Column on Zimmerman trial had a good take on modern stereotypes
Letters to the Editor
Thank you for your well-balanced column on the Trayvon Martin-George Zimmerman case. I agree that there are many facets to this case, which include “stereotyping,” which we as Americans (along with most humans) practice. Zimmerman no doubt stereotyped Martin on the night of Feb. 26, in Florida, which resulted in Trayvon Martin’s unfortunate death.
That stereotyping was involved in this incident is probably a given, but I think one should consider the “vigilante mentality” that was influencing Zimmerman that night as he carried a concealed weapon on his “block watch” rounds and ignored the Sanford Police Department dispatcher who told Zimmerman that the police did not “need you to do that” i.e. take the law into his own hands.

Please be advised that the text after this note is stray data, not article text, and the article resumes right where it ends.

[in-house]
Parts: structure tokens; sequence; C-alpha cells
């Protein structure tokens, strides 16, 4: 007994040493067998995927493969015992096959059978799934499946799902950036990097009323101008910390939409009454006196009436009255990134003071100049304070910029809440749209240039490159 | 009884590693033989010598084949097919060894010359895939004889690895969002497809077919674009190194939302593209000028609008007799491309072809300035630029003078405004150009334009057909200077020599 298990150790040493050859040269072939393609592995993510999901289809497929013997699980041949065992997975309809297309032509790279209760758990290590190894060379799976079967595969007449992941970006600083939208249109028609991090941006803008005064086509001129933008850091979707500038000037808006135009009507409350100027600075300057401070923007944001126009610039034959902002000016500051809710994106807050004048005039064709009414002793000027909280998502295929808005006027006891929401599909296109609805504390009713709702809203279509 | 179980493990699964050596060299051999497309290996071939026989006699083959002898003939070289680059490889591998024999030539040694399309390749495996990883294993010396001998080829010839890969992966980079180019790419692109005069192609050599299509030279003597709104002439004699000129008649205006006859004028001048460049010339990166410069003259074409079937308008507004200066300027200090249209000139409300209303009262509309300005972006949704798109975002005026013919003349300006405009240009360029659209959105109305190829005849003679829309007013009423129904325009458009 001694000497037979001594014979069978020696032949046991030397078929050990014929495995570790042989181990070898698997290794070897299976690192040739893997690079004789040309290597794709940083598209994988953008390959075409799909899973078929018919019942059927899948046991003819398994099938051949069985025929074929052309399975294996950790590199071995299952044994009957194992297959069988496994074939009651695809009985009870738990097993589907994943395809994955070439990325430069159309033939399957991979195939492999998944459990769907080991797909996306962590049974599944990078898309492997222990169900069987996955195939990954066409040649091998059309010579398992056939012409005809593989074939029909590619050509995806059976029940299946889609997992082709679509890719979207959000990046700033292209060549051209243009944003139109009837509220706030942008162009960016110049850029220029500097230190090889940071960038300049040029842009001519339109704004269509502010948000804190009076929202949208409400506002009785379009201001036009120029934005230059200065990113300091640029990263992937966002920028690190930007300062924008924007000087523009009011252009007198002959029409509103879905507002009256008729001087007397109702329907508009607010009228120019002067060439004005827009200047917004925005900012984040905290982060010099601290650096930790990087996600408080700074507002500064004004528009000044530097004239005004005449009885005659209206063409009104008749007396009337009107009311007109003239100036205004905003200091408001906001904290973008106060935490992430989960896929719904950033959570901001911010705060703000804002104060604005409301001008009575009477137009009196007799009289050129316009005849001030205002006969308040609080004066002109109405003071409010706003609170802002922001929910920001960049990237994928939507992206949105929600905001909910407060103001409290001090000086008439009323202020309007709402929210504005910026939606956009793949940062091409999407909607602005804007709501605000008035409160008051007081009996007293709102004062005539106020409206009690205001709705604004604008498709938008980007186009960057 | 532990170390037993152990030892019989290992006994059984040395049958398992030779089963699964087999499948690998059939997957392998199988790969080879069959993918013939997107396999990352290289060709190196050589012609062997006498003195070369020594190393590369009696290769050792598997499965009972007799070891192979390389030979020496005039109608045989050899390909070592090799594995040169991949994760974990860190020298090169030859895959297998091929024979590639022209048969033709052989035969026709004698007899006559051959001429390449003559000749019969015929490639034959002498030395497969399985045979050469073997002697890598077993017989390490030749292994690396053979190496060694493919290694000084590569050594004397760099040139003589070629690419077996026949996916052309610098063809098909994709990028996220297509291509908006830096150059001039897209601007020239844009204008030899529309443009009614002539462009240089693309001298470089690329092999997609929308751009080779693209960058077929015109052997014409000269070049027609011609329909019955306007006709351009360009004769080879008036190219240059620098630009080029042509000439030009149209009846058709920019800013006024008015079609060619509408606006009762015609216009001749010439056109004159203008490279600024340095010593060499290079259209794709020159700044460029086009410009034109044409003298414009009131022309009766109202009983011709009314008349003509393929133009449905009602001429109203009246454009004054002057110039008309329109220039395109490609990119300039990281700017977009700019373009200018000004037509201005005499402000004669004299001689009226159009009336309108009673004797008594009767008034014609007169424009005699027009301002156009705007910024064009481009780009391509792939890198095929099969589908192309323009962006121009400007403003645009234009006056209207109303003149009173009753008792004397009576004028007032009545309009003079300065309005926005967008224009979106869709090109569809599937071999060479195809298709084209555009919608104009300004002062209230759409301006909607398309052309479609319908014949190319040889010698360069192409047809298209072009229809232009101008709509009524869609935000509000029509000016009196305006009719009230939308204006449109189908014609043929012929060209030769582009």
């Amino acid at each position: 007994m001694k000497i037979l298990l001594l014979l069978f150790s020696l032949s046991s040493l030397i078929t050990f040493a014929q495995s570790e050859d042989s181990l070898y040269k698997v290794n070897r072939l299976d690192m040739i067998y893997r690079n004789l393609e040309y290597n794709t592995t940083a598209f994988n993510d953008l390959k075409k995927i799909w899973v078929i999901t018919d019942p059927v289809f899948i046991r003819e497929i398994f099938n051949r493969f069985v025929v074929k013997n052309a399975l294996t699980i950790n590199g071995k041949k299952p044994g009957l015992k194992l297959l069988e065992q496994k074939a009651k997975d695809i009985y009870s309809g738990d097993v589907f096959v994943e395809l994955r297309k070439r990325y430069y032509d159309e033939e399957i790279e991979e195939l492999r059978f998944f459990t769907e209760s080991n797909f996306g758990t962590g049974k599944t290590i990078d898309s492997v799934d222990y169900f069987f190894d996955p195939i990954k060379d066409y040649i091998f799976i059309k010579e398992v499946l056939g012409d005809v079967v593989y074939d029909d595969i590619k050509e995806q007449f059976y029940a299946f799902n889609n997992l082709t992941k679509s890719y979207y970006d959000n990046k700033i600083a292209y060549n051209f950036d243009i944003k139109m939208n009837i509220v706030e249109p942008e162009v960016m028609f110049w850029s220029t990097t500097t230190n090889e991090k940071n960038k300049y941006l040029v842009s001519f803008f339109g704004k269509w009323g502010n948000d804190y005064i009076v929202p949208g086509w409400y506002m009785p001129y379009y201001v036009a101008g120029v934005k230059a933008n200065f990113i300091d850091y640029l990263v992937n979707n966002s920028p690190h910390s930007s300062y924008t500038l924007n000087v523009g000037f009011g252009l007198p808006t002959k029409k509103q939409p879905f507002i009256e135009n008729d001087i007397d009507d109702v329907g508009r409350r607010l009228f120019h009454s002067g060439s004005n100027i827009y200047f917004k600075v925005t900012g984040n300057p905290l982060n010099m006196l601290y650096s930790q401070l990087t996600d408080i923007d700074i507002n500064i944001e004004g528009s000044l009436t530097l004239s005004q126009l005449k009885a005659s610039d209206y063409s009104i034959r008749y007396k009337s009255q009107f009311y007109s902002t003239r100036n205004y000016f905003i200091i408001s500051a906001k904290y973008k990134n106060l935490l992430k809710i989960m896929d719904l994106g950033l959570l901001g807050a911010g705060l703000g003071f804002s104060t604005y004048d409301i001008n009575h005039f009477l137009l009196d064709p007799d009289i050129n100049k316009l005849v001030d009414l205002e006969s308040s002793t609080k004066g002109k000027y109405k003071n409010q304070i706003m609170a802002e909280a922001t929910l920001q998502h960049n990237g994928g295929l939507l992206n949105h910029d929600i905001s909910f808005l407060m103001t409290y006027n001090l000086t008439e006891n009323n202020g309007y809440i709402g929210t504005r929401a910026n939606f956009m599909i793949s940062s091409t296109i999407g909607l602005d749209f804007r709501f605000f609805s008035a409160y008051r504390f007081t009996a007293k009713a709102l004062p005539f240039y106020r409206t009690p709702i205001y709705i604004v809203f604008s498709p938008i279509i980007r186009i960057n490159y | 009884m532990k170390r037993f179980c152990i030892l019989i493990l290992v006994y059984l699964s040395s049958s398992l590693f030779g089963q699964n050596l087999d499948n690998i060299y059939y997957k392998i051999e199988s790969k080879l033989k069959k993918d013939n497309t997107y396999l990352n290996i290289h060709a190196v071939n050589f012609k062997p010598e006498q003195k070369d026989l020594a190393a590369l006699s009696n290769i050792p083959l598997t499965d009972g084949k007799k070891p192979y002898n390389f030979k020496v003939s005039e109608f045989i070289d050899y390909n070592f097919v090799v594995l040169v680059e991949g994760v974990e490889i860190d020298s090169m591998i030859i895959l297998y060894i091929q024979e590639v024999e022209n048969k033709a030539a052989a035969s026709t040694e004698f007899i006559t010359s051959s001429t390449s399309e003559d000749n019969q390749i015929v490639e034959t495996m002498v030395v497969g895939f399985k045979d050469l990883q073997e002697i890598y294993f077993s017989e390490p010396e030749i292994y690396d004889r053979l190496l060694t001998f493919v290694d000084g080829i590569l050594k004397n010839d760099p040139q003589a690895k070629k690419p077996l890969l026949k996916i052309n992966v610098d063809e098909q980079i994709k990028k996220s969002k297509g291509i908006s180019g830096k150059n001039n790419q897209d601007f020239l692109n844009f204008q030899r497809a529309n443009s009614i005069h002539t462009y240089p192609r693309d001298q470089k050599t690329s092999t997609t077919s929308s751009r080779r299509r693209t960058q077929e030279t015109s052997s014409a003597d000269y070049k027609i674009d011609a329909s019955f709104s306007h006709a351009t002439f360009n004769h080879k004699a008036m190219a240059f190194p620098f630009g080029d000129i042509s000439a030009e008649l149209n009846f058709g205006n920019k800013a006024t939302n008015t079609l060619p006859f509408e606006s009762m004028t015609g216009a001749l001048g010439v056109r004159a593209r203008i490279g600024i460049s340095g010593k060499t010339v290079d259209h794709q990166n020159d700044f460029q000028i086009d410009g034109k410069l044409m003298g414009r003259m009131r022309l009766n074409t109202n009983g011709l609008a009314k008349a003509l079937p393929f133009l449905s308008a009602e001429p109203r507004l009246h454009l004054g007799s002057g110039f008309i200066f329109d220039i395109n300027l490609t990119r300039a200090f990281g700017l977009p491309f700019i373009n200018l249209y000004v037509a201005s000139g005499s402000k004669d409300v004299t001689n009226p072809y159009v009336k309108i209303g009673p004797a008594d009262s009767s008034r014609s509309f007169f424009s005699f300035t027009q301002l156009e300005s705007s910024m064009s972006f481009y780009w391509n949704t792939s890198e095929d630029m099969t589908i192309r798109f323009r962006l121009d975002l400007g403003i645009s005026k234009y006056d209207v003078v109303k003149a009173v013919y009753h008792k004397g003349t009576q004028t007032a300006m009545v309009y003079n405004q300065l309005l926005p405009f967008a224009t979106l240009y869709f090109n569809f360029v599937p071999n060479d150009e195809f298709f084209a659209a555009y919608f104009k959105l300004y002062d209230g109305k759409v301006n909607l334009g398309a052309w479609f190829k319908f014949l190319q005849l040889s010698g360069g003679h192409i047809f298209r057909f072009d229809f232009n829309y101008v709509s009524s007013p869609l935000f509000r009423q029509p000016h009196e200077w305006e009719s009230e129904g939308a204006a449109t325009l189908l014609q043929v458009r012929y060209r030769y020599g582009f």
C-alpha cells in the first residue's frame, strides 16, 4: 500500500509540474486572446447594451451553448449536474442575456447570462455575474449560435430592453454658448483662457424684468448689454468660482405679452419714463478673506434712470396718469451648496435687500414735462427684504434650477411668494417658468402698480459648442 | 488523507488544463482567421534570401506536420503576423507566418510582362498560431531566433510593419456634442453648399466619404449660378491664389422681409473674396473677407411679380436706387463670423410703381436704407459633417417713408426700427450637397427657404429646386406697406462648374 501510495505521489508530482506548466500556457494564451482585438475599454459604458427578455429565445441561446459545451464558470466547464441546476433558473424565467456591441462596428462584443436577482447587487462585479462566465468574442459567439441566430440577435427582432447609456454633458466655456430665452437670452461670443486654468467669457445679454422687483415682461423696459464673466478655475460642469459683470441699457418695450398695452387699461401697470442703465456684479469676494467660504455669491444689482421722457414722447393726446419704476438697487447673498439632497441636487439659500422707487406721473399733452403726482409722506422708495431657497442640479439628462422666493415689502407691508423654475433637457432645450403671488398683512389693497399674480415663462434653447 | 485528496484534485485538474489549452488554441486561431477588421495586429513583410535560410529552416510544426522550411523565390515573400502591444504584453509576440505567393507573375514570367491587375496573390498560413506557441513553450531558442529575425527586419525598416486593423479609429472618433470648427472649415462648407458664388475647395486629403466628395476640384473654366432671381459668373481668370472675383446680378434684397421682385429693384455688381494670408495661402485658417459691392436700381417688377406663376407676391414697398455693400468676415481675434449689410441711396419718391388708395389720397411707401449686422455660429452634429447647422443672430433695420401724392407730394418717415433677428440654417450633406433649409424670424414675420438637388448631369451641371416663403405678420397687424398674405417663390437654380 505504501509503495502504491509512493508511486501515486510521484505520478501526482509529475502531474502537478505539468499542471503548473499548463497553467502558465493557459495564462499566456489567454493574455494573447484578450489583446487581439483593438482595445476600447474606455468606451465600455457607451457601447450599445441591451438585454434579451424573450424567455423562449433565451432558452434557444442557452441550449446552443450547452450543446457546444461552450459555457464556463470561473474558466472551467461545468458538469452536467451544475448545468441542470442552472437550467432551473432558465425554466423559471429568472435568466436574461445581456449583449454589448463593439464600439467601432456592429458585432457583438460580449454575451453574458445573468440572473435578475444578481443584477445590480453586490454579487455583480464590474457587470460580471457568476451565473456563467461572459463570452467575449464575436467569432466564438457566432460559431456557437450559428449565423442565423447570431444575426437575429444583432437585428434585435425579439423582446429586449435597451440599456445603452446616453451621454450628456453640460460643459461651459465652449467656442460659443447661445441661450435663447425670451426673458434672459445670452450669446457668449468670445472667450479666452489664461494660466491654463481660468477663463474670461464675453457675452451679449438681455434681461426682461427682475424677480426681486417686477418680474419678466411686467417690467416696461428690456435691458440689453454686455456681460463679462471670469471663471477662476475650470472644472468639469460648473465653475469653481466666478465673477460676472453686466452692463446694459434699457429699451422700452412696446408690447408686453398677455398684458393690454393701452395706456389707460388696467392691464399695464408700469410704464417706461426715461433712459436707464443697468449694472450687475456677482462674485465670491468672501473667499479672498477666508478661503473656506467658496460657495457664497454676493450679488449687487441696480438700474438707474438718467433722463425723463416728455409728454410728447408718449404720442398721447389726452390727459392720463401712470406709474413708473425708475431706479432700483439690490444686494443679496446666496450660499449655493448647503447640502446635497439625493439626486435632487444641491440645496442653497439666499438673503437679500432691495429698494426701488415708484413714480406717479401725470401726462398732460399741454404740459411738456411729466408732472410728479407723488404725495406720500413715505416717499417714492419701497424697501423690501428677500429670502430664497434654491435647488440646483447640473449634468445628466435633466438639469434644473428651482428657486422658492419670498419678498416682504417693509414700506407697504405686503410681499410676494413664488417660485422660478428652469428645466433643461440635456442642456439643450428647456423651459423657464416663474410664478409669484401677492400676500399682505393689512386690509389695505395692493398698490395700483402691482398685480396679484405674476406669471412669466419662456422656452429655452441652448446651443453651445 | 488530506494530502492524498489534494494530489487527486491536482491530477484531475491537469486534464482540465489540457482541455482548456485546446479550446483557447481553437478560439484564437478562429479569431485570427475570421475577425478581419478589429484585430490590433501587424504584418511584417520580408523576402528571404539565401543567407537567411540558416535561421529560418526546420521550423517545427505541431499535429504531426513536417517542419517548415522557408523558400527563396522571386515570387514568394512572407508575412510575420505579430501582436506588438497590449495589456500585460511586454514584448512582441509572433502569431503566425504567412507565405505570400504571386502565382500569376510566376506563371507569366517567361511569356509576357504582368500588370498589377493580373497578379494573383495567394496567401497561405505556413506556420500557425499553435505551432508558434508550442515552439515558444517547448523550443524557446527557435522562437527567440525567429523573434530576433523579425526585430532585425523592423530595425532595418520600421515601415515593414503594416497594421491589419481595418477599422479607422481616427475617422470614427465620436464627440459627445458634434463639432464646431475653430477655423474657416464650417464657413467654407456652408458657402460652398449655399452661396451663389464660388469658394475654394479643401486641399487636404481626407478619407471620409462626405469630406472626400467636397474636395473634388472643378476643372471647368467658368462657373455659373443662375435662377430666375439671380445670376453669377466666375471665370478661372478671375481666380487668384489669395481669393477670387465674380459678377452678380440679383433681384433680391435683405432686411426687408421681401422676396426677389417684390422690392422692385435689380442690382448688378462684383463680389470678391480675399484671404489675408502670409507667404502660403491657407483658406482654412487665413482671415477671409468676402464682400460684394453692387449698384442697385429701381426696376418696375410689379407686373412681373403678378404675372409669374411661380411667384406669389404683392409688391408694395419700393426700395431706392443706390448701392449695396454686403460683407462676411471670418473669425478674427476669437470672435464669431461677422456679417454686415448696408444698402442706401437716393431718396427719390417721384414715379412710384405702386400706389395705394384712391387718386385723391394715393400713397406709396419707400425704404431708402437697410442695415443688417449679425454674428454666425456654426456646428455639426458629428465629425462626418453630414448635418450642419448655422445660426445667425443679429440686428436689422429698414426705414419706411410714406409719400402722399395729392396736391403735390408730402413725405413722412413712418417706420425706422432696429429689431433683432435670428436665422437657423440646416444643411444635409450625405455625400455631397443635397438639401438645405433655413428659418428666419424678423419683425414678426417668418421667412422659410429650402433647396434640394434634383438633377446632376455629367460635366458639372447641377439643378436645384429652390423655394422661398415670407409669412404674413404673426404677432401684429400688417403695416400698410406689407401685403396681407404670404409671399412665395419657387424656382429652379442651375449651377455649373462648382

I suppose there was a time for vigilantes in our country, notable in the Old West, but history shows us that lawless vigilantism can easily morph into a me-versus-them mentality… such as practiced by Neo-Nazis, Aryan Nations, Ku-Klux-Klan, and the radical bedfellows like them.
I feel that a 25 year-old man, from a generation raised on shoot-em-up video games, should not have been allowed to carry concealed heat to “protect” his neighborhood, regardless of how noble the idea sounded.
There are no winners in this case. In our country, established on and guided by the rule of law, we should look to bona fide law enforcement to protect our person and our property, not to untried volunteers.
Merle R. Craner